Gender is in the mother’s genes –

(Image: Alan Brelsford / UCR)

What determines the sex of a queen ant’s offspring? In the case of the species of wood ant shown here, scientists have clarified at least part of this question through genetic analyzes

Gender-segregated colonies in ants have been known for a long time. Male ants emerge from unfertilized eggs and female ants from fertilized eggs. The queen therefore decides on the sex of the individual animals. But what criteria are used to select the sex of the whole brood and who is involved? Previous findings are that, in addition to environmental influences, the workers who feed the offspring also participate and selectively starve or even actively kill larvae.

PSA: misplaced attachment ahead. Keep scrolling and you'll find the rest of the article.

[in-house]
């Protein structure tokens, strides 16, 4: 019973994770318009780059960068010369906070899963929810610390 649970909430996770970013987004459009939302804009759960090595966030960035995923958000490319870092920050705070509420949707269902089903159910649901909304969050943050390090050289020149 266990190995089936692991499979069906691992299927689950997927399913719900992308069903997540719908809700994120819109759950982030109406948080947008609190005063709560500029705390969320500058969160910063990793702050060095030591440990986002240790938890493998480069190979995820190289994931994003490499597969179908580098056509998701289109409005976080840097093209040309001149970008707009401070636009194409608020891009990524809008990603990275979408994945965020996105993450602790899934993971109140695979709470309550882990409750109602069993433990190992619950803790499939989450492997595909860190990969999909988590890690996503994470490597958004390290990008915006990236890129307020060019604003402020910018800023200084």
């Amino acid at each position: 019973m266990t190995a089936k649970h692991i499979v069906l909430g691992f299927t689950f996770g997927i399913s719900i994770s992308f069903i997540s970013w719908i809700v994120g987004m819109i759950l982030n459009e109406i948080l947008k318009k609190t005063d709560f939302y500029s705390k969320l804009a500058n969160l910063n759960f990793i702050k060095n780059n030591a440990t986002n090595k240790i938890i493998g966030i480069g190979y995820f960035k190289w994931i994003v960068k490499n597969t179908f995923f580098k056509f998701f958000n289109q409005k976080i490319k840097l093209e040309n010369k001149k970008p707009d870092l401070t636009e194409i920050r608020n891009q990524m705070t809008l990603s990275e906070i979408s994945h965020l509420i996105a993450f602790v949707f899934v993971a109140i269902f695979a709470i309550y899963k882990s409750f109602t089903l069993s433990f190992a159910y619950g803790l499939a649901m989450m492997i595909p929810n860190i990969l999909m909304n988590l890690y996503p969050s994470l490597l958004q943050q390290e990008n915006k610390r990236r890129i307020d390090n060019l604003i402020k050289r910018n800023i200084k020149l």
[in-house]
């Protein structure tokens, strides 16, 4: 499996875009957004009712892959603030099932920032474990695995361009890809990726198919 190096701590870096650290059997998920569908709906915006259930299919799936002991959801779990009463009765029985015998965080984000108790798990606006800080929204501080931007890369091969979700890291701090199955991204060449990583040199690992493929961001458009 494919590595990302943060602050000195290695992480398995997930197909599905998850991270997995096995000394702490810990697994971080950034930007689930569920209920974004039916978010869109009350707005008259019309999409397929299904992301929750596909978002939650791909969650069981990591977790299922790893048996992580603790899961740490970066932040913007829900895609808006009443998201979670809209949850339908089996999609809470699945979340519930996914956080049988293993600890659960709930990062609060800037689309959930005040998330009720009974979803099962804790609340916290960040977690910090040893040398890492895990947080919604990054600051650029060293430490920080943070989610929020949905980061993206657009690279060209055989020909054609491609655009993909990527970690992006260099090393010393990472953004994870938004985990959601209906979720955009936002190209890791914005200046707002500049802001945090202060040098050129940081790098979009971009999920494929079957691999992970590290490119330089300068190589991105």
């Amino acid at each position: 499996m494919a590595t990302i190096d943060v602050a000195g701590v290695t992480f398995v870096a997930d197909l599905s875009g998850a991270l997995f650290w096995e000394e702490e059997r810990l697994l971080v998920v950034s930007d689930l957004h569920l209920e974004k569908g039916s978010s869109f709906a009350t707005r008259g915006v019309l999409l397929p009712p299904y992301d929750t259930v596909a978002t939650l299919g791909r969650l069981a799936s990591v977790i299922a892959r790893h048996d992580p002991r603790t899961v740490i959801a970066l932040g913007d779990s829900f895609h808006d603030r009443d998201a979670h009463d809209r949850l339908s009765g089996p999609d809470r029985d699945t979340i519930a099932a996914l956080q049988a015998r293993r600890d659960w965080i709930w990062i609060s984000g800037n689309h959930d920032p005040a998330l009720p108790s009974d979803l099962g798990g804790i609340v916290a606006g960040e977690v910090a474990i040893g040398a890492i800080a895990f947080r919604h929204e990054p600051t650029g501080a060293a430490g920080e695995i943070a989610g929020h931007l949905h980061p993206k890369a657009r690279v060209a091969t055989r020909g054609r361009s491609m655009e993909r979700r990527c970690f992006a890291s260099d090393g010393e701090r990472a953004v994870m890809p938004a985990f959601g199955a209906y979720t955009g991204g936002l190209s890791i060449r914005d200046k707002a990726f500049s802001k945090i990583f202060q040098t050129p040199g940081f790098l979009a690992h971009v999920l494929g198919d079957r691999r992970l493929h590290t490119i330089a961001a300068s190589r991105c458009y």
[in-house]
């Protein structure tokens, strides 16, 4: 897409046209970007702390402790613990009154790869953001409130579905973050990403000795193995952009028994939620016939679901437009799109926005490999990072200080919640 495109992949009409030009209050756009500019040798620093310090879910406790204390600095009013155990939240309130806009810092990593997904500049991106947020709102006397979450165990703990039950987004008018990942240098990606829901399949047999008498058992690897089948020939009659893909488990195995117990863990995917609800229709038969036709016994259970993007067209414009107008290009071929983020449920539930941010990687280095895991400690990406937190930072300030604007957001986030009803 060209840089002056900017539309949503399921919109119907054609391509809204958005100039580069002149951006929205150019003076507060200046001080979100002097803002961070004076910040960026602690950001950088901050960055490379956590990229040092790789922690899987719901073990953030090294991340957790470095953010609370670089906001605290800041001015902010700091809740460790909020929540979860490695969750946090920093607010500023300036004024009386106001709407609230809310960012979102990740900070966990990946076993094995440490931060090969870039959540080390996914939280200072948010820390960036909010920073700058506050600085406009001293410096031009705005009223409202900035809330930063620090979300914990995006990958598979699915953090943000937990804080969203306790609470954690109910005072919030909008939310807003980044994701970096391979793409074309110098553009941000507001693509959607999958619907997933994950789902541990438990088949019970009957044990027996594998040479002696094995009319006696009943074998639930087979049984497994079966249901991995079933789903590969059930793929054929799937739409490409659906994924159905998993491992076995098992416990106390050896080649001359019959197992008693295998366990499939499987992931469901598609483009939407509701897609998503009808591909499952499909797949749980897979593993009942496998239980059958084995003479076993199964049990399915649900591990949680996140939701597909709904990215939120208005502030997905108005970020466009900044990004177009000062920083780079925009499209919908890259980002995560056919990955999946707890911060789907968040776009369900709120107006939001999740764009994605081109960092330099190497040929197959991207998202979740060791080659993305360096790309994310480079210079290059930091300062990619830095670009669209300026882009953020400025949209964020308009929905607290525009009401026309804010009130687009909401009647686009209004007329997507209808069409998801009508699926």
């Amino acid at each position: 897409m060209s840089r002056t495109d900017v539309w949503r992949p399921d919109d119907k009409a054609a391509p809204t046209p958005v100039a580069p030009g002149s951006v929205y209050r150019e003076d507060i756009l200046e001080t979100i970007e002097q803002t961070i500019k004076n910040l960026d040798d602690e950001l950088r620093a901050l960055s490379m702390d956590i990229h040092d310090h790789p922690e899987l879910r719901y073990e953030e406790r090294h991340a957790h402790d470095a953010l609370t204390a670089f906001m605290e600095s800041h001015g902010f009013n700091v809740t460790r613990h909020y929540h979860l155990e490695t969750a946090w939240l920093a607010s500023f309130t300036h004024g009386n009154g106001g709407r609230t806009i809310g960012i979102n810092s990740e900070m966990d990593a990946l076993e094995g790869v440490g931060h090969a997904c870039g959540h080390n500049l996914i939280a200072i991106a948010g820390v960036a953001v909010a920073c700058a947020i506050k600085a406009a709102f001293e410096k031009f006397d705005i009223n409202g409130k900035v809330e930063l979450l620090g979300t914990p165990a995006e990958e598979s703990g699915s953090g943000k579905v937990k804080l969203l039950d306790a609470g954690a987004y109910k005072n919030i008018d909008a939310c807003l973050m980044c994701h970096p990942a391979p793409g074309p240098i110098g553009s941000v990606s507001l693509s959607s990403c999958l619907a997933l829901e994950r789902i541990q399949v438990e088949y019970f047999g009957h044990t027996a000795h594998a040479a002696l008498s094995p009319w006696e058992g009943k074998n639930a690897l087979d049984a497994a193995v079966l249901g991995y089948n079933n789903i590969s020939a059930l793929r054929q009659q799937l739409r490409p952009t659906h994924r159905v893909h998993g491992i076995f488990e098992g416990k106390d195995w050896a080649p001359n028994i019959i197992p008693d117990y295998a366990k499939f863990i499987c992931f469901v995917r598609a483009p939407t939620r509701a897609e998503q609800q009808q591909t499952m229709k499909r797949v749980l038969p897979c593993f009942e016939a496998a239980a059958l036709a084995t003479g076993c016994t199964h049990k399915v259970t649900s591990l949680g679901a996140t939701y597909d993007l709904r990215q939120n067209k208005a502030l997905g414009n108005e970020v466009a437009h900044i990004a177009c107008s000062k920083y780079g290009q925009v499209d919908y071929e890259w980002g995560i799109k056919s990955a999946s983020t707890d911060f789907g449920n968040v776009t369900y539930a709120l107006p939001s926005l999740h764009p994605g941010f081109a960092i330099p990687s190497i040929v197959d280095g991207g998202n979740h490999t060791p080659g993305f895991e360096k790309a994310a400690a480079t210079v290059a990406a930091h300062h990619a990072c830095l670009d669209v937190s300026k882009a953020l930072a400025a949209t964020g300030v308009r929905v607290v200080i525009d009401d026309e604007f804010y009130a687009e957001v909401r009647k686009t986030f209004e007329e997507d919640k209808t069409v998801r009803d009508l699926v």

Researchers at the University of California at Riverside have now examined two species of wood ants in Canada to determine whether and how the queen determines the sex of her offspring. They were able to show that this division is also determined genetically. They identified two neighboring supergenes that are closely linked to the gender distribution.

The team will continue researching these questions and would like to find out whether environmental factors or genes play a greater role in the sex of the offspring. The results are also important for the conservation of the species: the division of male and female colonies could also be confused by climate change and the resulting changes in environmental influences.

“Ants are one of the most abundant insects in ecosystems,” says Jessica Purcell, co-author of the study. “Gardeners love earthworms, but ants make a similar contribution to soil health.”

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